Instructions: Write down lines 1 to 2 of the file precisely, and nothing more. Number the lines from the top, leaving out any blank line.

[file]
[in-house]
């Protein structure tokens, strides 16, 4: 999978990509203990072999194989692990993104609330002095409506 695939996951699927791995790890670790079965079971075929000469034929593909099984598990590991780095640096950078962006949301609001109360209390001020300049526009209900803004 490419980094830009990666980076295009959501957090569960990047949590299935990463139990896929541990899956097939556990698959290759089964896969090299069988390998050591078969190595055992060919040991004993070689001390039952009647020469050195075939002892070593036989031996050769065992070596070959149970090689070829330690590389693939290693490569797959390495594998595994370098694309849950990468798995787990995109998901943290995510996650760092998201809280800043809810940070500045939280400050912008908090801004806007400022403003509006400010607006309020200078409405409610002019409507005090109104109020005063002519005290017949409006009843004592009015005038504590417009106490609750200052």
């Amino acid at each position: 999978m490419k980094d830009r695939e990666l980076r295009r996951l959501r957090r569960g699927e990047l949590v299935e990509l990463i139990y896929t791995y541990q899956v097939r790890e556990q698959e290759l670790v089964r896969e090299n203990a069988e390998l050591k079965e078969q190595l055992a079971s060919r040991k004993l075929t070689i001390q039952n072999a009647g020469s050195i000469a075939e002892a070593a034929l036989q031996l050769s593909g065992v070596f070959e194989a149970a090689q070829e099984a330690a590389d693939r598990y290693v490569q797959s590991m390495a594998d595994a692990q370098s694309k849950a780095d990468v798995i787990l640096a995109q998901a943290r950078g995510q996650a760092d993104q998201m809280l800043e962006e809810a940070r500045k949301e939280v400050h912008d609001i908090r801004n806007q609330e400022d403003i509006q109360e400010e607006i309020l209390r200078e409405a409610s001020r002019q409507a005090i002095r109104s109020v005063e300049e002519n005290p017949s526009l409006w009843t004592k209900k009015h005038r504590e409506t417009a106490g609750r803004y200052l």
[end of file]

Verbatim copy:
[in-house]
């Protein structure tokens, strides 16, 4: 999978990509203990072999194989692990993104609330002095409506 695939996951699927791995790890670790079965079971075929000469034929593909099984598990590991780095640096950078962006949301609001109360209390001020300049526009209900803004 490419980094830009990666980076295009959501957090569960990047949590299935990463139990896929541990899956097939556990698959290759089964896969090299069988390998050591078969190595055992060919040991004993070689001390039952009647020469050195075939002892070593036989031996050769065992070596070959149970090689070829330690590389693939290693490569797959390495594998595994370098694309849950990468798995787990995109998901943290995510996650760092998201809280800043809810940070500045939280400050912008908090801004806007400022403003509006400010607006309020200078409405409610002019409507005090109104109020005063002519005290017949409006009843004592009015005038504590417009106490609750200052």